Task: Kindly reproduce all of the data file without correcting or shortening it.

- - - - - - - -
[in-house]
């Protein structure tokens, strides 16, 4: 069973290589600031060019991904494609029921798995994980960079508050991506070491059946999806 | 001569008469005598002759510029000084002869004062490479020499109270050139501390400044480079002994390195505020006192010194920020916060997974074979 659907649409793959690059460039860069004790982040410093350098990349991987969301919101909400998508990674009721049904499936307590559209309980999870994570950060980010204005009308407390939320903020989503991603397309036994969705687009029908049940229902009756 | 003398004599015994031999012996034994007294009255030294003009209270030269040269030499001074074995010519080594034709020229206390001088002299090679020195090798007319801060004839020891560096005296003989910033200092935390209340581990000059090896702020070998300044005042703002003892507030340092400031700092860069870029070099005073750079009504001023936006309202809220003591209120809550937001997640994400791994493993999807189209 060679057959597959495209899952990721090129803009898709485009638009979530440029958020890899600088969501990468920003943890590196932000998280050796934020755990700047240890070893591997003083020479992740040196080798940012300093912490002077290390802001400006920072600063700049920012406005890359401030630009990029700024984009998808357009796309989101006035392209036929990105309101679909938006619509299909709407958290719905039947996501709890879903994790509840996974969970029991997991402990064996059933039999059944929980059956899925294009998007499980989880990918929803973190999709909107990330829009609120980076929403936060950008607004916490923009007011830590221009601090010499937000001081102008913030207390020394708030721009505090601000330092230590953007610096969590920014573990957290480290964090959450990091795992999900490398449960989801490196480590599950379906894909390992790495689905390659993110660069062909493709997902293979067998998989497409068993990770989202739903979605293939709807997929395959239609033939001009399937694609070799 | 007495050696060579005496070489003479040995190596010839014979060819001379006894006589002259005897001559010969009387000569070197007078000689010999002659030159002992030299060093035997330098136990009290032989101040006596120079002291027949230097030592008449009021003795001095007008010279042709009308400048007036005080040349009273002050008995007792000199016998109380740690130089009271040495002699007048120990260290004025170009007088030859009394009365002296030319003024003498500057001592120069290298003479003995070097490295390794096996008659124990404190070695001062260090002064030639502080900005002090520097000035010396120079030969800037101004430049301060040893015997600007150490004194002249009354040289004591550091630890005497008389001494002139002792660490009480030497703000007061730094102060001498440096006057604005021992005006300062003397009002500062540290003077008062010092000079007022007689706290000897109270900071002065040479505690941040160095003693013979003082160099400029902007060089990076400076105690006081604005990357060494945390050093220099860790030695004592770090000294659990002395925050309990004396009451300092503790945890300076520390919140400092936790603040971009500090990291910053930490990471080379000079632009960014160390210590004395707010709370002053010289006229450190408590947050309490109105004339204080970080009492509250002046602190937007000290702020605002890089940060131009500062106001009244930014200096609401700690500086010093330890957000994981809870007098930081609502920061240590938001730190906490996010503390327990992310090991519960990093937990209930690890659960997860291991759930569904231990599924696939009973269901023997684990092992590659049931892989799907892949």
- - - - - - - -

[in-house]
């Protein structure tokens, strides 16, 4: 069973290589600031060019991904494609029921798995994980960079508050991506070491059946999806 | 001569008469005598002759510029000084002869004062490479020499109270050139501390400044480079002994390195505020006192010194920020916060997974074979 659907649409793959690059460039860069004790982040410093350098990349991987969301919101909400998508990674009721049904499936307590559209309980999870994570950060980010204005009308407390939320903020989503991603397309036994969705687009029908049940229902009756 | 003398004599015994031999012996034994007294009255030294003009209270030269040269030499001074074995010519080594034709020229206390001088002299090679020195090798007319801060004839020891560096005296003989910033200092935390209340581990000059090896702020070998300044005042703002003892507030340092400031700092860069870029070099005073750079009504001023936006309202809220003591209120809550937001997640994400791994493993999807189209 060679057959597959495209899952990721090129803009898709485009638009979530440029958020890899600088969501990468920003943890590196932000998280050796934020755990700047240890070893591997003083020479992740040196080798940012300093912490002077290390802001400006920072600063700049920012406005890359401030630009990029700024984009998808357009796309989101006035392209036929990105309101679909938006619509299909709407958290719905039947996501709890879903994790509840996974969970029991997991402990064996059933039999059944929980059956899925294009998007499980989880990918929803973190999709909107990330829009609120980076929403936060950008607004916490923009007011830590221009601090010499937000001081102008913030207390020394708030721009505090601000330092230590953007610096969590920014573990957290480290964090959450990091795992999900490398449960989801490196480590599950379906894909390992790495689905390659993110660069062909493709997902293979067998998989497409068993990770989202739903979605293939709807997929395959239609033939001009399937694609070799 | 007495050696060579005496070489003479040995190596010839014979060819001379006894006589002259005897001559010969009387000569070197007078000689010999002659030159002992030299060093035997330098136990009290032989101040006596120079002291027949230097030592008449009021003795001095007008010279042709009308400048007036005080040349009273002050008995007792000199016998109380740690130089009271040495002699007048120990260290004025170009007088030859009394009365002296030319003024003498500057001592120069290298003479003995070097490295390794096996008659124990404190070695001062260090002064030639502080900005002090520097000035010396120079030969800037101004430049301060040893015997600007150490004194002249009354040289004591550091630890005497008389001494002139002792660490009480030497703000007061730094102060001498440096006057604005021992005006300062003397009002500062540290003077008062010092000079007022007689706290000897109270900071002065040479505690941040160095003693013979003082160099400029902007060089990076400076105690006081604005990357060494945390050093220099860790030695004592770090000294659990002395925050309990004396009451300092503790945890300076520390919140400092936790603040971009500090990291910053930490990471080379000079632009960014160390210590004395707010709370002053010289006229450190408590947050309490109105004339204080970080009492509250002046602190937007000290702020605002890089940060131009500062106001009244930014200096609401700690500086010093330890957000994981809870007098930081609502920061240590938001730190906490996010503390327990992310090991519960990093937990209930690890659960997860291991759930569904231990599924696939009973269901023997684990092992590659049931892989799907892949």